NASHVILLE, Tenn. (AP) — Kelsea Ballerini is an oversharer, both on social media and in songs, and those inner conversations, anxieties and obsessions show a country star navigating fame and pop music on her third album “kelsea.”
“I am loud and I talk too much,” Ballerini, 26, admits. “And it’s really because I am scared of the silence. I am scared of the alone time now. I am aware of that.”
She starts the highly personal record, out on Friday, with the song “overshare,” relating the time she got drunk and weepy in front of strangers and the other time she embarrassed herself in front of a celebrity (and no, she won’t name names.)
But Ballerini’s portrait of a young star straddling country and pop isn’t just an Instagram feed of famous friends and exotic locales. She’s cataloging insecurities that are just as relatable to the average person.
“I feel like it’s the album that is super self-aware and super open in a different way than I’ve been before,” said the Knoxville, Tennessee-native who is nominated for female artist of the year at the Academy of Country Music Awards, which was pushed back to the fall because of the coronavirus. “It’s the album that I keep saying puts me on a first-name basis with everyone.”
In addition to again co-writing every song on the album, she took on additional duties as a co-producer with Ross Copperman, Shane McAnally and Jimmy Robbins.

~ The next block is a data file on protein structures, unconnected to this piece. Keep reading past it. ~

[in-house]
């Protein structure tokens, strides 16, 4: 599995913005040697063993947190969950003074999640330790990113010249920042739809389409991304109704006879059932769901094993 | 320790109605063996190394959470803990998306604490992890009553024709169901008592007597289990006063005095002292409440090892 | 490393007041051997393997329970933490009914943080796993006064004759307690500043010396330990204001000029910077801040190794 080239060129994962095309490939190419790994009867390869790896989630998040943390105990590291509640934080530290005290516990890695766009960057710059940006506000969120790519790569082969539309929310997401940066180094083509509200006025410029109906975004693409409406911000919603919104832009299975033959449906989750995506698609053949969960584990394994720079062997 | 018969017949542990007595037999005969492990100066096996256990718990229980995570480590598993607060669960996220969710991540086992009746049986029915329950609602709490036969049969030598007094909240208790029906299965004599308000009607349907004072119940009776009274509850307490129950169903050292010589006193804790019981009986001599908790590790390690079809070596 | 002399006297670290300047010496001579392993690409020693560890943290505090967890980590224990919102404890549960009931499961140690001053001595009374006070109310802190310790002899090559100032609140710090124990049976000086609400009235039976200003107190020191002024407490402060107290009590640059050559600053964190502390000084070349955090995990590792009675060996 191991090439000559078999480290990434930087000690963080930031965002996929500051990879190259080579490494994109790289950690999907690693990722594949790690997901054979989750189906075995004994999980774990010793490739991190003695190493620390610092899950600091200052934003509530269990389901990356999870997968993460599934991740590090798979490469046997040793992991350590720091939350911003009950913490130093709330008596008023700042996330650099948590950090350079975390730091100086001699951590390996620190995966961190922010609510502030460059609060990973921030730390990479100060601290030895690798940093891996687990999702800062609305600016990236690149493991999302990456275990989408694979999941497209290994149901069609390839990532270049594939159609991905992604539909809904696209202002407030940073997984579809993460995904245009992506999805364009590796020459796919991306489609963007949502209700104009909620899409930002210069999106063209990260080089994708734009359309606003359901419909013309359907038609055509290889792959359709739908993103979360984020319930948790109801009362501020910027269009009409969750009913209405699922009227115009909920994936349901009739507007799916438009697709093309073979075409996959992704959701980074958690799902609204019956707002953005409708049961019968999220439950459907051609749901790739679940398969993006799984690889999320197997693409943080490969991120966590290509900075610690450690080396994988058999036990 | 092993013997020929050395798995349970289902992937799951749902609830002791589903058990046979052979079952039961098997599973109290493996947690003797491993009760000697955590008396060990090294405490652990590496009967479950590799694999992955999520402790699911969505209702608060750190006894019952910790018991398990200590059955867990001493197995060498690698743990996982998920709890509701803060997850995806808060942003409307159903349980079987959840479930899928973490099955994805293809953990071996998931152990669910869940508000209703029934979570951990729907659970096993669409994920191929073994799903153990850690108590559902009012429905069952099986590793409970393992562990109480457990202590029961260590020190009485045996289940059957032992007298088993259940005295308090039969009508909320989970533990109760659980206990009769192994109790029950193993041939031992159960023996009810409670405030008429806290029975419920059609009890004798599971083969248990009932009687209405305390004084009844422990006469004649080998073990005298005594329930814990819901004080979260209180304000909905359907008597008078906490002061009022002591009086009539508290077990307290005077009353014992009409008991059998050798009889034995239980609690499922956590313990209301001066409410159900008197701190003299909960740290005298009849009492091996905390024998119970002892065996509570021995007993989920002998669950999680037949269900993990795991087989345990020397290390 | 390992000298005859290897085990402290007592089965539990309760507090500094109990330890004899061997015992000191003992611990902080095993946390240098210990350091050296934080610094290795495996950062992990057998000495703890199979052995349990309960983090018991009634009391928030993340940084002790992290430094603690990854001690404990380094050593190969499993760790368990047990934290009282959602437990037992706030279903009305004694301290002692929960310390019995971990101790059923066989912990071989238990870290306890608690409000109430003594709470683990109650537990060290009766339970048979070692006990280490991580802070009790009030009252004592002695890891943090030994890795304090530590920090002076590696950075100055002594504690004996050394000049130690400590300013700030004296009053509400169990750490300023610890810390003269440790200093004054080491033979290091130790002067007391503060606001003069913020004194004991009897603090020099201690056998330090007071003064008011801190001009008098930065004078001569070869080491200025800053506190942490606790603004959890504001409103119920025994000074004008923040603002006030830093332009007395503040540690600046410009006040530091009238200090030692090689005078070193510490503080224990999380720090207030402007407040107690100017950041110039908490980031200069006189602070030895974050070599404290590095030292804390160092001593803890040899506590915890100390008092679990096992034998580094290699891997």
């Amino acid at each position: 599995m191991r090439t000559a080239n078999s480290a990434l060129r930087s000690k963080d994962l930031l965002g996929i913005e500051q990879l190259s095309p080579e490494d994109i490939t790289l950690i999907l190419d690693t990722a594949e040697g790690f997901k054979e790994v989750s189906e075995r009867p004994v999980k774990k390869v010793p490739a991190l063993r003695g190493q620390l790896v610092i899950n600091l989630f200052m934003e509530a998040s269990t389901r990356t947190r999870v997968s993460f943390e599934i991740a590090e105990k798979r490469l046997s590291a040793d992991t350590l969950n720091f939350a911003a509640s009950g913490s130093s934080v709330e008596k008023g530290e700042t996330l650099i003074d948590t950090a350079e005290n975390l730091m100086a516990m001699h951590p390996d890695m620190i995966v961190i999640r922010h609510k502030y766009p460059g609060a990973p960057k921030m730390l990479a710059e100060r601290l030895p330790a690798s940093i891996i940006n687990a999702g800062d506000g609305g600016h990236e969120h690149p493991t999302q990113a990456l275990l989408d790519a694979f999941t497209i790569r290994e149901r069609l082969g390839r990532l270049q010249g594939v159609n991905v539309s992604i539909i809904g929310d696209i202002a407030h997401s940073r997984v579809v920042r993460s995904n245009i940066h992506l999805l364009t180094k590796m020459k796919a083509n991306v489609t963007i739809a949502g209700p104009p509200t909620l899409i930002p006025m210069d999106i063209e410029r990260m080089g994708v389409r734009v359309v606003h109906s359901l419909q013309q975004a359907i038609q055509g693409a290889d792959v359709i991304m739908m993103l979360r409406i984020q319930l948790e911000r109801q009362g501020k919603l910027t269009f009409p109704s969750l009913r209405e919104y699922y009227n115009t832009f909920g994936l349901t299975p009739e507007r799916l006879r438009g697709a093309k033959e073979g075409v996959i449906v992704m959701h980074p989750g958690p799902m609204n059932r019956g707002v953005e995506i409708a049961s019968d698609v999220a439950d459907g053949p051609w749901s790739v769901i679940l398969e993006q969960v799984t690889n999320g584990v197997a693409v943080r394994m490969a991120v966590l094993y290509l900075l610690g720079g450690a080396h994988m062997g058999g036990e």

“Kelsea knows what she wants every track to sound like and she knows how she wants her vocal to sound, and what guitar parts she wants in there, down to the finest details,” said Copperman, who also co-wrote several of the songs.
While Ballerini is one of the few female artists to consistently get No. 1 country radio hits, she knows that many people still consider her a country pop artist. For this record, she leaned into that more heavily than before, co-writing with Ed Sheeran, Julia Michaels, Halsey and Tayla Parx, a co-writer of Ariana Grande’s hits “Thank U, Next” and “7 Rings.”
Halsey and Ballerini’s fast friendship formed over rounds of late-night karaoke in a Nashville dive bar, and when Ballerini decided to write a dark sounding duet, she thought of the “Bad at Love” pop star.
“I was like ‘I’m going to write a chick duet and I am going to try to get Halsey on it,’” Ballerini said. “Bold! Who do I think I am?”
The two singers co-wrote the club-ready “the other girl” about the suspicious feeling women get about a cheating partner.
Ballerini also couldn’t pass up an opportunity to write with Sheeran, either, even when it meant taking a red-eye flight from L.A. to Nashville to meet up with him. Copperman was in a writing session with Sheeran, who had mentioned his desire to write country songs.
“He was telling me that he wanted to have a No. 1 country song, and I was like, “Let me help you make that happen,’” Copperman said.
Ballerini, Sheeran and Copperman wrote about three songs in about three hours, including “love and hate,” a piano and string ballad that made the record.
But even as Ballerini eases into the pop world, she also has her feet planted in country music, duetting with fellow Knoxville-native Kenny Chesney on the nostalgic “half of my hometown,” and her first real drinking song, the twangy “hole in the bottle.”
She ends the album with “la,” a song she wrote by herself, about her need to stay grounded amid the shiny lights of red carpets and parties.
“The whole thing is me trying to be self-aware,” said Ballerini. “It’s a lot of self-discovery.”
Follow Kristin M. Hall at Twitter.com/kmhall